National School Board Journal, 1894. Click to enlarge.
Richard E. Nickel, the "Father of Acton," was still the postmaster when this little (5½x3-inch) envelope was mailed January 2, 1894 — but only barely. Acton's
first postmaster since 1887, Nickel's commission expired six days later, on January 8, 1894. H.J. Bovee took over the next day and served for 13 months (Meryl
The envelope and its unknown contents were mailed to the Woman's Co-operative Toilet Company of Milwaukee. The co-op was a purveyor of "tula water," a skin-care product with
magical properties that purporedly removed everything from freckles(!) to pimples and liver spots.
The company also sought out "teachers and other ladies of intelligence" to work at home "during leisure hours" as writers.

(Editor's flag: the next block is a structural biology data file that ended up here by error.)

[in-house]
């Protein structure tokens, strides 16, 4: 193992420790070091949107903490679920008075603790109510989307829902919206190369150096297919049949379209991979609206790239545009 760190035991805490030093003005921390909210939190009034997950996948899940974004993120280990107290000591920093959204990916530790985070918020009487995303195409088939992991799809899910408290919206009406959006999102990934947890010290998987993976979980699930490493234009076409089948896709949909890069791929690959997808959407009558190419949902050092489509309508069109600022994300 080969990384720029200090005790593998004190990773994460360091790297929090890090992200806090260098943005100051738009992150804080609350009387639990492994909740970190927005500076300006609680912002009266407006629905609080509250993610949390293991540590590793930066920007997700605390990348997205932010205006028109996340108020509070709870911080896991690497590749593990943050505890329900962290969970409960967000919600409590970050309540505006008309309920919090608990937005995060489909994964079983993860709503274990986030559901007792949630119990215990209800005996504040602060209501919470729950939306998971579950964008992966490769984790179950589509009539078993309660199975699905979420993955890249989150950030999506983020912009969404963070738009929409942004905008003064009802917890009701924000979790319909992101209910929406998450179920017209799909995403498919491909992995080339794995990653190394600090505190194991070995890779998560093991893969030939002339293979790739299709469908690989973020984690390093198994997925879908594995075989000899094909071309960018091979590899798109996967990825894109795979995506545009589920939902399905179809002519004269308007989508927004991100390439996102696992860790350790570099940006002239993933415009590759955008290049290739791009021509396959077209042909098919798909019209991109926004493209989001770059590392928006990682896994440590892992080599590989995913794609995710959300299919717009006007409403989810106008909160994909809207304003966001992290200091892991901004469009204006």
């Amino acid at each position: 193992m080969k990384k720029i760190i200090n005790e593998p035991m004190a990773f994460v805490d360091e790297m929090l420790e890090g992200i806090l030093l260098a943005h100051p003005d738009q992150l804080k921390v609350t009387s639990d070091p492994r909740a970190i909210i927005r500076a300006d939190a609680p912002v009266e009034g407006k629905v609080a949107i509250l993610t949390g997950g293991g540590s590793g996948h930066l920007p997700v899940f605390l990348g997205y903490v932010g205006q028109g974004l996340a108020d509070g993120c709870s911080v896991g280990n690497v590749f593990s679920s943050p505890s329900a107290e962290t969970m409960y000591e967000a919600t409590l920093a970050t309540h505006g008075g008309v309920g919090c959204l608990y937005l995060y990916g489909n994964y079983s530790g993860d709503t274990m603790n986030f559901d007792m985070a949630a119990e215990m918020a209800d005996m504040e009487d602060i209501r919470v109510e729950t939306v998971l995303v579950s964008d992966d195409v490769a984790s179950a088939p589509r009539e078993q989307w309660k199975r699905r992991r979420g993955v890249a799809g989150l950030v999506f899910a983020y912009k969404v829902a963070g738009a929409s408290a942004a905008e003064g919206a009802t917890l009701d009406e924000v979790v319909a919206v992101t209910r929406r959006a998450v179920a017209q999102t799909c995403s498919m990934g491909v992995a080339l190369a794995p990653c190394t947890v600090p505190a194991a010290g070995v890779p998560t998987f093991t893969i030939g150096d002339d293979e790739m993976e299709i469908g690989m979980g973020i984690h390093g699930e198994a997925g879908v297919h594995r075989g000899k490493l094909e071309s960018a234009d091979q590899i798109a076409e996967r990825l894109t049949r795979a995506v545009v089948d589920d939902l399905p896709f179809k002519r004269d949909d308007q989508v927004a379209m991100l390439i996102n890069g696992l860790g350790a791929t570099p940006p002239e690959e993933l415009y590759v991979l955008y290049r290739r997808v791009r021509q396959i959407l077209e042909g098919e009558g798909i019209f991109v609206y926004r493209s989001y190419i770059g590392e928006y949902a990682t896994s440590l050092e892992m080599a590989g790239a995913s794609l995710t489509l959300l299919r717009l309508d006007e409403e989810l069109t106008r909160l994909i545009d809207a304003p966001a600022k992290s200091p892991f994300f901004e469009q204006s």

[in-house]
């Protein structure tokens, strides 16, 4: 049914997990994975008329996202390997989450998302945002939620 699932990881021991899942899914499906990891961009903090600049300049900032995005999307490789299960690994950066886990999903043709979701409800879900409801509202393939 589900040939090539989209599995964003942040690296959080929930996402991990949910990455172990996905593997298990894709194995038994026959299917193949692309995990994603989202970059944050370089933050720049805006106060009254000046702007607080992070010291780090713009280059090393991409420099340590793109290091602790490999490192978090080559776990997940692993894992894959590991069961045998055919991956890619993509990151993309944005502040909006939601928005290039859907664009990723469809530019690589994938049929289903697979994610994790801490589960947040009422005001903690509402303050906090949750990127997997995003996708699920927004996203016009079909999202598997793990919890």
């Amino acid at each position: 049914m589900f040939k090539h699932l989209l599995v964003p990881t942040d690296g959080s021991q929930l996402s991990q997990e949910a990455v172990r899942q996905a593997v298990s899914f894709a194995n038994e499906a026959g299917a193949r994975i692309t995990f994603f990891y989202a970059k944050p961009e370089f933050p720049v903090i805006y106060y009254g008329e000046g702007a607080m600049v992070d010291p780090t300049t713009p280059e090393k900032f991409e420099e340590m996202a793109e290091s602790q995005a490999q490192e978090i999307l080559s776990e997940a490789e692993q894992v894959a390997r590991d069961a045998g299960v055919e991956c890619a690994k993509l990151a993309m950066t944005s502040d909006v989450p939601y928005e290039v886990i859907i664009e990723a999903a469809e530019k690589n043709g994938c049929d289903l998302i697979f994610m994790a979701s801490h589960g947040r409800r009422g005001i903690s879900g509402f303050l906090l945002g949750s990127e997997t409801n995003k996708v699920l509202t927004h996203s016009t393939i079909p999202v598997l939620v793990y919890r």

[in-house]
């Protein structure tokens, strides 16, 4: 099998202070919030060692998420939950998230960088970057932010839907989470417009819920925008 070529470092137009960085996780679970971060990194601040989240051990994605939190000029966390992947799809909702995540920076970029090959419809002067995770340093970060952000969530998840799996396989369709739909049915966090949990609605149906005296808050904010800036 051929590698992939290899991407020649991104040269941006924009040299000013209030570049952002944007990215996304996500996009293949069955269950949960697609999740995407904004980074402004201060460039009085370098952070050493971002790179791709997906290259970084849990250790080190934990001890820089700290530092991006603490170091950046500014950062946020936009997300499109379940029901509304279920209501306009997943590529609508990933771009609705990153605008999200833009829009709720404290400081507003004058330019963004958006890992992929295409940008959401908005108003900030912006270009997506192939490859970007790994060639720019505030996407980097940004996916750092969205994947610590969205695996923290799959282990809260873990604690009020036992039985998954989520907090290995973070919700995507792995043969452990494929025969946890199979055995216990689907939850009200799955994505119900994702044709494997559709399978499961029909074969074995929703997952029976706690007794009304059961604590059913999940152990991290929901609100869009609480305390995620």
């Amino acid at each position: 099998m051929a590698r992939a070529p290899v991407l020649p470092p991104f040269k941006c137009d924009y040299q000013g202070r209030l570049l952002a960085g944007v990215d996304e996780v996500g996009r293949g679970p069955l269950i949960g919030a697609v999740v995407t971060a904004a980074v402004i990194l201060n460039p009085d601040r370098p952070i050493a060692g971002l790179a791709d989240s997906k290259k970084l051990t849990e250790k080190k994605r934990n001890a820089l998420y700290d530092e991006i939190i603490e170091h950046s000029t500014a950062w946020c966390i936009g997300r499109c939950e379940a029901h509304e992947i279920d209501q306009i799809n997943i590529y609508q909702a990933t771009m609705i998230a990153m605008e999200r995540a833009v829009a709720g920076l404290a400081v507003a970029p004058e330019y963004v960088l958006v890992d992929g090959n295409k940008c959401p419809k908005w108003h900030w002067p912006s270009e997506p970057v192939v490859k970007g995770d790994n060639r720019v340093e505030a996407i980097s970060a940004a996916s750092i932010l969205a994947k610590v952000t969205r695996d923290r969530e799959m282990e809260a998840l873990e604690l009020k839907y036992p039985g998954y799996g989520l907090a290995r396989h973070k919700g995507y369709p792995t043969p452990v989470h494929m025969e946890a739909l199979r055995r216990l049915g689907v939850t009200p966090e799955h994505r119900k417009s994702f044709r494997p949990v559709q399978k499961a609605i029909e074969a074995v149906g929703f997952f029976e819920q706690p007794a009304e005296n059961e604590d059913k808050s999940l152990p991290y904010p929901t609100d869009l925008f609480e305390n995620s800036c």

We don't know who mailed the letter; nor do we know whether she (presumably it was a "she") wanted toilet water or a job.
The Woman's Co-operative Toilet Company advertised extensively in the American School Board Journal, a nationally distributed
trade publication on school administration that was founded in 1891 and published in Milwaukee.